This weekend Tom Brady will quarterback the New England Patriots in the divisional round of the NFL playoffs. Brady is a first-ballot Hall of Famer, having won four Super Bowls and two MVP awards, among other accolades, throughout his illustrious professional football career. Brady, 39, might very well go down as the best quarterback in the history of the game.
But, as many sports fans know well, Brady wasn’t highly regarded as a professional prospect coming out of the University of Michigan in the 2000 NFL draft. In fact, at Michigan, Brady wasn’t even the team’s full-time starting quarterback. He spent his first two years on the bench as the backup. Brady was drafted, now famously, with pick No. 199 in the NFL draft, in the sixth round. Six other quarterbacks were selected ahead of him. None have been as successful.
So what happened? Why did so many NFL talent evaluators miss on Brady? This includes the team that ultimately drafted him, the Patriots. After all, they waited nearly 200 picks to take him.
There are two lessons talent evaluators, whether they work in sports, business or elsewhere, can learn from the example of Tom Brady.
The first — and this is something that I’ve addressed in an earlier column — has to do with the flaws of human judgment and decision-making. Put simply, people’s intuitive judgments are often imperfect, leading them to make poor decisions. Brady was an accomplished college quarterback, but professional talent evaluators obviously missed something.
Perhaps it was Brady’s famously unimpressive performance at the NFL’s annual scouting combine, where executives and coaches gauge incoming players’ measureable athletic talents — like how fast they can run a 40-yard dash, or how high they can jump. Brady was average at best in these areas, and his scrawny, non-athlete appearance probably didn’t help him either. Brady simply didn’t look the part.
This type of talent evaluation folly was famously profiled in Michael Lewis’ book “Moneyball,” which traced how the Oakland Athletics baseball team in the early 2000s undermined their competitors by winning with inexpensive, undervalued players that other teams had passed on because they “didn’t look the part.”
The other factor that likely led to Tom Brady’s success — and what will be my focus here — has to do with the difference between fixed vs. growth mindsets when it comes to developing talent.
Many academics and other leading thinkers on talent have identified the notion of a fixed vs. growth mindset. I recently came across the idea while reading Angela Duckworth’s best-selling book, “Grit.”
In simple terms, a fixed mindset is the belief that people’s intellectual capability or skill doesn’t change. People’s basic qualities — skills, intelligence, you name it — are simply fixed traits. Those who believe in the fixed mindset mentality also tend to think that talent alone, without effort, creates success.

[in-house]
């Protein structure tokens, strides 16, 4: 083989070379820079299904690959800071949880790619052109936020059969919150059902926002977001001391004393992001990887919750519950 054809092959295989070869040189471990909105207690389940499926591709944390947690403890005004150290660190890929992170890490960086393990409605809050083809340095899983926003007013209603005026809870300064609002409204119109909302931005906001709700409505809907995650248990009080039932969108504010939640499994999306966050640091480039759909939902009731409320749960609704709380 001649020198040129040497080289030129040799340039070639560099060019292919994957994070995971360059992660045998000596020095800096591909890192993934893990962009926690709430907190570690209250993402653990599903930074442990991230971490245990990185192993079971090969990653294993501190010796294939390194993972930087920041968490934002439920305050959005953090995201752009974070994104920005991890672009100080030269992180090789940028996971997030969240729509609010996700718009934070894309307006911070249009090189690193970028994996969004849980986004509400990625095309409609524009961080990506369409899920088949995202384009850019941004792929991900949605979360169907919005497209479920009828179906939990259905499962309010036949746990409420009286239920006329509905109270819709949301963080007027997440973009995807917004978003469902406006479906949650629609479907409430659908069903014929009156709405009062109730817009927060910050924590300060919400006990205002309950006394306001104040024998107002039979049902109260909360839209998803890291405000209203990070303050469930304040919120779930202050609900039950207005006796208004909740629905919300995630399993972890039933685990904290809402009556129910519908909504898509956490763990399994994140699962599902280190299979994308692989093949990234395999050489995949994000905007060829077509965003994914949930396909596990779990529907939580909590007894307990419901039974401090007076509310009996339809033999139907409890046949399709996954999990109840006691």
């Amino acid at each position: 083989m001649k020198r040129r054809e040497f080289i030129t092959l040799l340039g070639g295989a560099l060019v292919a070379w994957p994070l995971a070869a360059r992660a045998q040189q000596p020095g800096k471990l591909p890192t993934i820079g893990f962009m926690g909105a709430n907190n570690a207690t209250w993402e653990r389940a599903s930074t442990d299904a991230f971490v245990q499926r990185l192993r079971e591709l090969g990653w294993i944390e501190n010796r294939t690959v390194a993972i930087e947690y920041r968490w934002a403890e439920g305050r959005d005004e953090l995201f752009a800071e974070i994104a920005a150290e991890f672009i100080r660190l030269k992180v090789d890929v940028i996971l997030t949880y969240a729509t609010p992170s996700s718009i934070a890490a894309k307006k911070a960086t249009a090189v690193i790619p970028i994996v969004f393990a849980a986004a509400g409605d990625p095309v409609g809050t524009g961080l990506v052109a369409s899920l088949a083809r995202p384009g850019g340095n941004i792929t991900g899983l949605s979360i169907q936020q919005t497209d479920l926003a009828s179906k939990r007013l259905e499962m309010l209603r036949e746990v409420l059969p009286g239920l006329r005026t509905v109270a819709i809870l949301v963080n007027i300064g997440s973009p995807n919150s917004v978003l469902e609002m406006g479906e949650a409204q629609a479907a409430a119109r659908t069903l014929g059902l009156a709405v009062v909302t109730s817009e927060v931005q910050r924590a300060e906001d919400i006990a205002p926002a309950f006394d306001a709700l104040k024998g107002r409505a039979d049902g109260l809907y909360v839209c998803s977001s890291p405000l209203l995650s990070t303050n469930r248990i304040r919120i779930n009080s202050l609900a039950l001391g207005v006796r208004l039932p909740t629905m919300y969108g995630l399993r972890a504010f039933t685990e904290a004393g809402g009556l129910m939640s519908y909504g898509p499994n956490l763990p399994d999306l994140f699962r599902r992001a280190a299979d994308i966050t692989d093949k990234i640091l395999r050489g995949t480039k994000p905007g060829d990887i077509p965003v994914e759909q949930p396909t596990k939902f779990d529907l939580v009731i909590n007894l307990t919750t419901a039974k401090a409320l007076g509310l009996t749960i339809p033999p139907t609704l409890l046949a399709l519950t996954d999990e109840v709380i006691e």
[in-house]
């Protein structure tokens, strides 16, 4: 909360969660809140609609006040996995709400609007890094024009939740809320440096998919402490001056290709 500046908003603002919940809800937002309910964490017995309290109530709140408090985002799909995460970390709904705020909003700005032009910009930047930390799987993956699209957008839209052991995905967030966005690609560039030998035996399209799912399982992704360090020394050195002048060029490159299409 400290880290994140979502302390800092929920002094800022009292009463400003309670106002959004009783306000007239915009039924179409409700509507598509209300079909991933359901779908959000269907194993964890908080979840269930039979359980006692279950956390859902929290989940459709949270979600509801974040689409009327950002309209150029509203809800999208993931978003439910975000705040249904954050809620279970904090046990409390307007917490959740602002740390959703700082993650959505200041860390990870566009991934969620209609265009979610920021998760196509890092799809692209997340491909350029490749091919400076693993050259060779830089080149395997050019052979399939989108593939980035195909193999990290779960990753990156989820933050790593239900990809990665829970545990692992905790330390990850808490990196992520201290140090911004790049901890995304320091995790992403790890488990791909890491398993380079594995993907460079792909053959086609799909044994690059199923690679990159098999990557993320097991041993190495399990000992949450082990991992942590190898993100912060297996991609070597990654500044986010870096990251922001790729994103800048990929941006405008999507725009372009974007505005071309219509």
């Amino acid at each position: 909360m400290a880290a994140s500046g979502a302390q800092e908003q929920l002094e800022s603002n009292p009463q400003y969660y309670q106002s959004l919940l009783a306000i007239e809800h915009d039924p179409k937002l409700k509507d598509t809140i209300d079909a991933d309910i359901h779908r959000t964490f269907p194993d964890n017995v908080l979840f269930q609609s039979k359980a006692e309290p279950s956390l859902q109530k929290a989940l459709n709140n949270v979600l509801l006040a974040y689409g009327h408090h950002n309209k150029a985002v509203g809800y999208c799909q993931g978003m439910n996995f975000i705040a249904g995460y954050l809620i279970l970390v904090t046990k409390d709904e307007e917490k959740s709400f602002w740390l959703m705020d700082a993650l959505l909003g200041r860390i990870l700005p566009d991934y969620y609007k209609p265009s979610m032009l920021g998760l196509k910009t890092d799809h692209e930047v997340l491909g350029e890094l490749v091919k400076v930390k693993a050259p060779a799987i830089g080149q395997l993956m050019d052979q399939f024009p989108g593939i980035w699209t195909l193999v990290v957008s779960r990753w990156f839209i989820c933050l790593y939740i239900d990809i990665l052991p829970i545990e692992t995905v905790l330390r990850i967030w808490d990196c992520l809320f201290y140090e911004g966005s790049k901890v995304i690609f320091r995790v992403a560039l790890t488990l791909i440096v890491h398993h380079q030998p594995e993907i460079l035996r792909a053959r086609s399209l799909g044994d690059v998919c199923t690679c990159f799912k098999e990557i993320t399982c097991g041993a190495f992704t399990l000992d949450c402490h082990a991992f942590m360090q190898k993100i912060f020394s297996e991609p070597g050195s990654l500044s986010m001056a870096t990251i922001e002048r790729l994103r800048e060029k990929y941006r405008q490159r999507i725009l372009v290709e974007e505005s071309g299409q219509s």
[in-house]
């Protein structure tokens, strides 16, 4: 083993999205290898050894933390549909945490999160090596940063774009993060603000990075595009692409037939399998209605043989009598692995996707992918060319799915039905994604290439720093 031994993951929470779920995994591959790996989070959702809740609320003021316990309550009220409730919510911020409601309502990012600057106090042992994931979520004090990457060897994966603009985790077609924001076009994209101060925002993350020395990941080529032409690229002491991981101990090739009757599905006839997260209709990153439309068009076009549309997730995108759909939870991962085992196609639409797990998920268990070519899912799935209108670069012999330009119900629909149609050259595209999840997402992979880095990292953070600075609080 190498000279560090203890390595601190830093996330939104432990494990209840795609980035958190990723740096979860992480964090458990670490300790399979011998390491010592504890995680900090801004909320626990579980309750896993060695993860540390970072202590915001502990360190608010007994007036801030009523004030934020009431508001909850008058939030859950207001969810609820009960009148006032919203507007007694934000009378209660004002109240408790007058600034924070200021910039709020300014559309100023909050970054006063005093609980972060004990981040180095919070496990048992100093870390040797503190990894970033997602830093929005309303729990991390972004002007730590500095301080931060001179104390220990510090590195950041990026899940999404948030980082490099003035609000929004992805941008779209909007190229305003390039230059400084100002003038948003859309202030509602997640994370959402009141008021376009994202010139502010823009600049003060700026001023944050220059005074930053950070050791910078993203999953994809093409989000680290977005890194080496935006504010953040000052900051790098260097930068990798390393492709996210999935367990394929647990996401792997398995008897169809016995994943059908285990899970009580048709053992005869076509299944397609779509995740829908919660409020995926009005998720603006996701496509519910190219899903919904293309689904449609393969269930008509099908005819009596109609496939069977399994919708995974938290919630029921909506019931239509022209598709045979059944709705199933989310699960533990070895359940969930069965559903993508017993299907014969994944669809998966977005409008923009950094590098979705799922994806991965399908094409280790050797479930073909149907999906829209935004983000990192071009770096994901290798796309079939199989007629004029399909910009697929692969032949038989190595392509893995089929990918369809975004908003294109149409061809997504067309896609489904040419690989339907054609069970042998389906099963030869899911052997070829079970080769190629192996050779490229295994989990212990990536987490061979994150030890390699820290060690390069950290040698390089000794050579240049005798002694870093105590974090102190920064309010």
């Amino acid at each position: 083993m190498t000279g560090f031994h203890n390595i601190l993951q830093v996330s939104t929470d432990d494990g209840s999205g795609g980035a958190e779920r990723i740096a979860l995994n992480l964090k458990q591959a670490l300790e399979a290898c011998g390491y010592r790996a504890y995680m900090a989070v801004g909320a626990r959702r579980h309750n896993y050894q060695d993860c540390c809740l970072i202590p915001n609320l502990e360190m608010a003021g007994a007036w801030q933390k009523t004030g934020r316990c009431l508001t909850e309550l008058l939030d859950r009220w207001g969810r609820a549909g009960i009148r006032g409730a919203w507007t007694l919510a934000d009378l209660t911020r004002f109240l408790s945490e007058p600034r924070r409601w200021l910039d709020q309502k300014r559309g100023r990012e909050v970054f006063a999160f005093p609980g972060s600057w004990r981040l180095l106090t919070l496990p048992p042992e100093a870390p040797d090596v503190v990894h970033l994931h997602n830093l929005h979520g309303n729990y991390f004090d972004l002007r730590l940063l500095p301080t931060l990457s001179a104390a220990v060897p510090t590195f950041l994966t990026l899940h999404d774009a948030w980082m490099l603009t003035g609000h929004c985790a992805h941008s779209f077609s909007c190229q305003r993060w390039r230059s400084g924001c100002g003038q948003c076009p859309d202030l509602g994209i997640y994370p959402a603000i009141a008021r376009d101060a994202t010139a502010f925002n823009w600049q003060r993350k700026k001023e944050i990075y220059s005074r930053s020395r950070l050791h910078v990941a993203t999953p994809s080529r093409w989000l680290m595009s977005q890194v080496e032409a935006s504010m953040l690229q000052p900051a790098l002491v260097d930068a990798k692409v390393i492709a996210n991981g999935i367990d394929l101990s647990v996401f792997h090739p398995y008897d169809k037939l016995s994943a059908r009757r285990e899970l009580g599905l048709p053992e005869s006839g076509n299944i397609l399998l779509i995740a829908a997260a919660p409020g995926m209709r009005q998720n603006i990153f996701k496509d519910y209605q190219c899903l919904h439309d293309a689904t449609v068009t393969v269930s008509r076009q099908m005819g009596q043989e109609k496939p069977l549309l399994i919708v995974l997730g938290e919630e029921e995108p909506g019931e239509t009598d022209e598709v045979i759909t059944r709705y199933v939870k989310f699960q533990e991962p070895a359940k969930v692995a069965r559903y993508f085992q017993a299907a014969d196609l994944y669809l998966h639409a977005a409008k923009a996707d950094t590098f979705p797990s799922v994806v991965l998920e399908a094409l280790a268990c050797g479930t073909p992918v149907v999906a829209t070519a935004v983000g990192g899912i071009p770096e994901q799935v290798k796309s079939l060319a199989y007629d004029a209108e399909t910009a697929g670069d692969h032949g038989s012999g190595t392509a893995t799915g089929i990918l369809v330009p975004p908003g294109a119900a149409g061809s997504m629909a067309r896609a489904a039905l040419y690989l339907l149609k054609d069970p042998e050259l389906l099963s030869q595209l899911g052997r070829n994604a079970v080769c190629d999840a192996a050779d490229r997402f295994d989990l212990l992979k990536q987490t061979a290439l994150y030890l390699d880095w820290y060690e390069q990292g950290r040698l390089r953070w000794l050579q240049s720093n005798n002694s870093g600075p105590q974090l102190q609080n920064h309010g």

On the other hand, a growth mindset is the opposite. Those that believe in the notion of a growth mindset think any ability or skill is acquired with the right amount of effort and study. To be sure, not all individuals are one or the other. According to Carol Dweck, the psychologist best known for her work on this mindset trait, individuals are placed on a continuum when evaluating if their talent is from fixed characteristics or those that came from continuous effort and study.
Tom Brady has many natural abilities that help explain why he is a good quarterback. He’s tall; he can throw a football; he has some baseline athletic ability. But the difference between Brady simply being an average quarterback and being one of the best of all time likely has to do with him having a growth mindset.
Ever since Brady entered the NFL, he’s been known as an obsessively hard worker. Sports journalists for years have chronicled Brady’s neurotically strict diet and workout regimen. He’s the first person in the Patriots’ practice facilities each day, and the last one to leave at night. He challenges himself. He sets high goals. He believes he can and will get better in every area of his game. And he doesn’t let setbacks get in the way. That’s what makes him successful. NFL talent evaluators underestimated Brady’s growth mindset and undervalued the role it would play in his future potential as a quarterback.
Business leaders should consider where on the fixed-growth continuum they fall — both in regards to their own professional development and in how their companies view talent. For instance, companies that placed too high a value on so-called high potential leadership development programs risk missing out on a Tom Brady of their own. But those that recognize the inherent value of having a growth mindset, and allowing that type of culture to pervade throughout their organizations, open themselves up to the possibility that they have many hidden-gem performers waiting to be uncovered.
Keep that in mind, either as you’re watching the NFL playoffs and Brady this weekend or as you continue to plot your organization’s talent development strategy. What constitutes achievement and success in business is often represented as a function of an equation that includes many variables. Innate, fixed talent is simply one of them. Everything else is under our control. Having a growth mindset is the key
Frank Kalman is Talent Economy’s Managing Editor.